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Northwest Voices

Seattle Times letters to the editor

December 3, 2008 at 2:54 PM

Campaign epilogue

Palin and the good old boys

I’m beginning to wonder if the Doonesbury sarcasm strip (it certainly isn’t a comic strip) is ever going to stop trying to smear Gov. Sarah Palin. I guess the “style” these days has gone from gracious winning to rubbing salt in the wounds.

While it was impossible for Palin to get totally up to speed on international issues in the couple of months before the election, the intelligent folks on the far left who have the public’s eye or ear realize she is a quick study and will try anything to fool the millions of American voters who don’t really understand economics, politics or government into thinking she’s not becoming a viable candidate for national office.

It’s pretty obvious the lefties are scared of her and the fact that most hardworking, thinking Americans will begin to realize that she represents them and could return the federal government to one based on “ask not what your country can do for you — ask what you can do for your country.”

For now, count on another four years of a know-it-all network of “good old boys” who get together to joust and dicker to see who can suck the most money out of the few remaining taxpayers to reward their voters and lobbyists.

— Gary McGavran, Bellevue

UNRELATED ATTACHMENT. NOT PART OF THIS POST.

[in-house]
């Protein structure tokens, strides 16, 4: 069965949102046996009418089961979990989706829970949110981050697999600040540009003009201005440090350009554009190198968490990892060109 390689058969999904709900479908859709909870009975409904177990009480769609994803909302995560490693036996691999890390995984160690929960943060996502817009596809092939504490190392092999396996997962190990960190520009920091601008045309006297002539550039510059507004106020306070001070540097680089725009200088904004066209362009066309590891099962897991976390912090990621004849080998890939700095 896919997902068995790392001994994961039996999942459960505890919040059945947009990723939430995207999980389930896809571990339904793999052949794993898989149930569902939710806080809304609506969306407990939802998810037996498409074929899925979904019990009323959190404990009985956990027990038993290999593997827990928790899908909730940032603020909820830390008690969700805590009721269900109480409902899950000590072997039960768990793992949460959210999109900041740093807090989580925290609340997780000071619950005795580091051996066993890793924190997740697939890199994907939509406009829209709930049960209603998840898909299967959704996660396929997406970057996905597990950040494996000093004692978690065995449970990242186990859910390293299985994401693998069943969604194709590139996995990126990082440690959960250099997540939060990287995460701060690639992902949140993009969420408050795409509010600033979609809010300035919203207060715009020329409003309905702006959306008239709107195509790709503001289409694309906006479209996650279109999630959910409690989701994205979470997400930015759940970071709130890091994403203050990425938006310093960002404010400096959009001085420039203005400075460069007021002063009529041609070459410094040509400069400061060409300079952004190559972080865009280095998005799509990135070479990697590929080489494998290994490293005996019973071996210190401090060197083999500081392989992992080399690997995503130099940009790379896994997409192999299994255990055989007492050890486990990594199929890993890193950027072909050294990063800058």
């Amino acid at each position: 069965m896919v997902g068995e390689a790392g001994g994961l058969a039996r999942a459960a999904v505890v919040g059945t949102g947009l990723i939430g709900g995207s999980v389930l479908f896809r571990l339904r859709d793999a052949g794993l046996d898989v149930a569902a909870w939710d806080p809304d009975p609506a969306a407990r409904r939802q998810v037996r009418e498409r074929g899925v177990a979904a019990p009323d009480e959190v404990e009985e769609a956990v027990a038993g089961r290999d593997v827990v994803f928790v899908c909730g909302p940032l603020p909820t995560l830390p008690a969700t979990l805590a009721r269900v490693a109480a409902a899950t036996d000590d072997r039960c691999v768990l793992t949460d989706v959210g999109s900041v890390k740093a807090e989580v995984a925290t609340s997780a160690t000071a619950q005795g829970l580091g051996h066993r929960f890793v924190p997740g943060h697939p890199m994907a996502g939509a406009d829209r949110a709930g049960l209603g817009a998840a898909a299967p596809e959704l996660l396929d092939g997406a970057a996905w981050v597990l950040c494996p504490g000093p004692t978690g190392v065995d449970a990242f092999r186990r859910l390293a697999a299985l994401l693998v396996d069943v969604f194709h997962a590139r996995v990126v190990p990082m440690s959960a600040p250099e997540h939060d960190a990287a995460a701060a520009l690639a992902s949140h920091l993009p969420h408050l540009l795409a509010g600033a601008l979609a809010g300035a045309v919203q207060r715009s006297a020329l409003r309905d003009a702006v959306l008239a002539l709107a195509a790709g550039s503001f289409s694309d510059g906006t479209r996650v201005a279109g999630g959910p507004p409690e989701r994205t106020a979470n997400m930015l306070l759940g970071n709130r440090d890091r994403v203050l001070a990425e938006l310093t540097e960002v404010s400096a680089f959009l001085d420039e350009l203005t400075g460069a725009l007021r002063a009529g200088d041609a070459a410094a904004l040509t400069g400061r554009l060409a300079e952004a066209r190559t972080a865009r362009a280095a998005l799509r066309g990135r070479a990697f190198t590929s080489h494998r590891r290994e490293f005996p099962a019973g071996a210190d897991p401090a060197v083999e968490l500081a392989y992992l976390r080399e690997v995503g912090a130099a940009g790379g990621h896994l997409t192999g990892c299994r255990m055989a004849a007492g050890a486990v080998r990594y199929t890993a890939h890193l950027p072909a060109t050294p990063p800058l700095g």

Pay taxes or keep them separate

The Rev. Joseph Illo, pastor of St. Joseph’s Catholic Church in Modesto, Calif., apparently doesn’t believe in separation of church and state [“Priest, bishop split on Obama,” Politics, Nov. 30].

He was quoted telling his parishioners shortly after Barack Obama was named president-elect; “If you are one of the 54 percent of Catholics who voted for an abortion-rights candidate, you were clear on his position and you knew the gravity of the question, I urge you to go to confession before receiving communion. Don’t risk losing your state of grace by receiving sacrilegiously.”

He seems to want it both ways — no taxes and the ability to preach politics from his pulpit.

Unfortunately, what the reverend has done is not uncommon. Almost daily we hear or read of churches speaking for or against a political policy or person.

If churches want to tell their followers what to think and for whom to vote, the churches first must agree to give up their tax-exempt status. Just think what that could mean. If all churches voluntarily gave up their tax-free status for say, five years, they would be free to openly endorse a candidate and/or push their religious agendas for that time and their taxes would pour into the government coffers.

We need every church, business and individual working together to do what is right and best for this country. We must all pay our fair-share if we’re ever going to dig our way out of this deep dark hole.

— Gail Christie-Jahn, Seattle

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